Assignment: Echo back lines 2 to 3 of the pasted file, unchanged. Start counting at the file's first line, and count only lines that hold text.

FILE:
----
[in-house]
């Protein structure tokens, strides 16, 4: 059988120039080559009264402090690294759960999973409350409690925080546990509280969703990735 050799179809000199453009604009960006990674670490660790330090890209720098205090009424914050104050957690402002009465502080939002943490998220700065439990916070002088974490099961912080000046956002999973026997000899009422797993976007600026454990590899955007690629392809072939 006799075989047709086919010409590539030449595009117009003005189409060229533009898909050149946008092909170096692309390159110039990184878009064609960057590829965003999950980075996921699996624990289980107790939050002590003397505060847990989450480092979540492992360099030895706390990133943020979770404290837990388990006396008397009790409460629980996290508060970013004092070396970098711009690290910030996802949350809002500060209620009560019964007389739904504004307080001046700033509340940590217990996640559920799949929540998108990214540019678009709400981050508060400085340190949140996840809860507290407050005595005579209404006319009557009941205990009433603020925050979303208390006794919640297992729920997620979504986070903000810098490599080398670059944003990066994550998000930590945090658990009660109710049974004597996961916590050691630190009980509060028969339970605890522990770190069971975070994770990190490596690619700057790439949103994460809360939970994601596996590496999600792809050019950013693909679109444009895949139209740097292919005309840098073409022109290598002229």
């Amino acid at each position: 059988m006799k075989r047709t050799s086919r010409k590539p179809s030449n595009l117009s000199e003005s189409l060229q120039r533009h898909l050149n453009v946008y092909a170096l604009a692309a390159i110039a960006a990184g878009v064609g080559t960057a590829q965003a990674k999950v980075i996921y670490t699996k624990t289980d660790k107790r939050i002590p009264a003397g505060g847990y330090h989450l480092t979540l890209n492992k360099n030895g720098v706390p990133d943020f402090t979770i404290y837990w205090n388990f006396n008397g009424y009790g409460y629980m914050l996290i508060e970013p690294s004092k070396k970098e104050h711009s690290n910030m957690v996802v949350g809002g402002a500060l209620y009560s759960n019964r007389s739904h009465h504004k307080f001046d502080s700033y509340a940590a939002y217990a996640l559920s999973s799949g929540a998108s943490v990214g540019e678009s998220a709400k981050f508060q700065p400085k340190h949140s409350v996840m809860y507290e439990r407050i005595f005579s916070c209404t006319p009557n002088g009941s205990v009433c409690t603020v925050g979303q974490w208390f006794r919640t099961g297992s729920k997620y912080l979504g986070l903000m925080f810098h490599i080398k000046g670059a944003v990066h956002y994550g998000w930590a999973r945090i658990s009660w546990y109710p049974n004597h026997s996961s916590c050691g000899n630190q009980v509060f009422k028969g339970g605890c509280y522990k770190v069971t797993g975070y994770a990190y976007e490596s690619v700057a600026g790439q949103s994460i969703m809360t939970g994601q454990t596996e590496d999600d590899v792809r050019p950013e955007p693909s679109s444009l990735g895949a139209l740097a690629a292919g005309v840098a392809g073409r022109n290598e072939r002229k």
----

């Protein structure tokens, strides 16, 4: 059988120039080559009264402090690294759960999973409350409690925080546990509280969703990735 050799179809000199453009604009960006990674670490660790330090890209720098205090009424914050104050957690402002009465502080939002943490998220700065439990916070002088974490099961912080000046956002999973026997000899009422797993976007600026454990590899955007690629392809072939 006799075989047709086919010409590539030449595009117009003005189409060229533009898909050149946008092909170096692309390159110039990184878009064609960057590829965003999950980075996921699996624990289980107790939050002590003397505060847990989450480092979540492992360099030895706390990133943020979770404290837990388990006396008397009790409460629980996290508060970013004092070396970098711009690290910030996802949350809002500060209620009560019964007389739904504004307080001046700033509340940590217990996640559920799949929540998108990214540019678009709400981050508060400085340190949140996840809860507290407050005595005579209404006319009557009941205990009433603020925050979303208390006794919640297992729920997620979504986070903000810098490599080398670059944003990066994550998000930590945090658990009660109710049974004597996961916590050691630190009980509060028969339970605890522990770190069971975070994770990190490596690619700057790439949103994460809360939970994601596996590496999600792809050019950013693909679109444009895949139209740097292919005309840098073409022109290598002229």
């Amino acid at each position: 059988m006799k075989r047709t050799s086919r010409k590539p179809s030449n595009l117009s000199e003005s189409l060229q120039r533009h898909l050149n453009v946008y092909a170096l604009a692309a390159i110039a960006a990184g878009v064609g080559t960057a590829q965003a990674k999950v980075i996921y670490t699996k624990t289980d660790k107790r939050i002590p009264a003397g505060g847990y330090h989450l480092t979540l890209n492992k360099n030895g720098v706390p990133d943020f402090t979770i404290y837990w205090n388990f006396n008397g009424y009790g409460y629980m914050l996290i508060e970013p690294s004092k070396k970098e104050h711009s690290n910030m957690v996802v949350g809002g402002a500060l209620y009560s759960n019964r007389s739904h009465h504004k307080f001046d502080s700033y509340a940590a939002y217990a996640l559920s999973s799949g929540a998108s943490v990214g540019e678009s998220a709400k981050f508060q700065p400085k340190h949140s409350v996840m809860y507290e439990r407050i005595f005579s916070c209404t006319p009557n002088g009941s205990v009433c409690t603020v925050g979303q974490w208390f006794r919640t099961g297992s729920k997620y912080l979504g986070l903000m925080f810098h490599i080398k000046g670059a944003v990066h956002y994550g998000w930590a999973r945090i658990s009660w546990y109710p049974n004597h026997s996961s916590c050691g000899n630190q009980v509060f009422k028969g339970g605890c509280y522990k770190v069971t797993g975070y994770a990190y976007e490596s690619v700057a600026g790439q949103s994460i969703m809360t939970g994601q454990t596996e590496d999600d590899v792809r050019p950013e955007p693909s679109s444009l990735g895949a139209l740097a690629a292919g005309v840098a392809g073409r022109n290598e072939r002229k």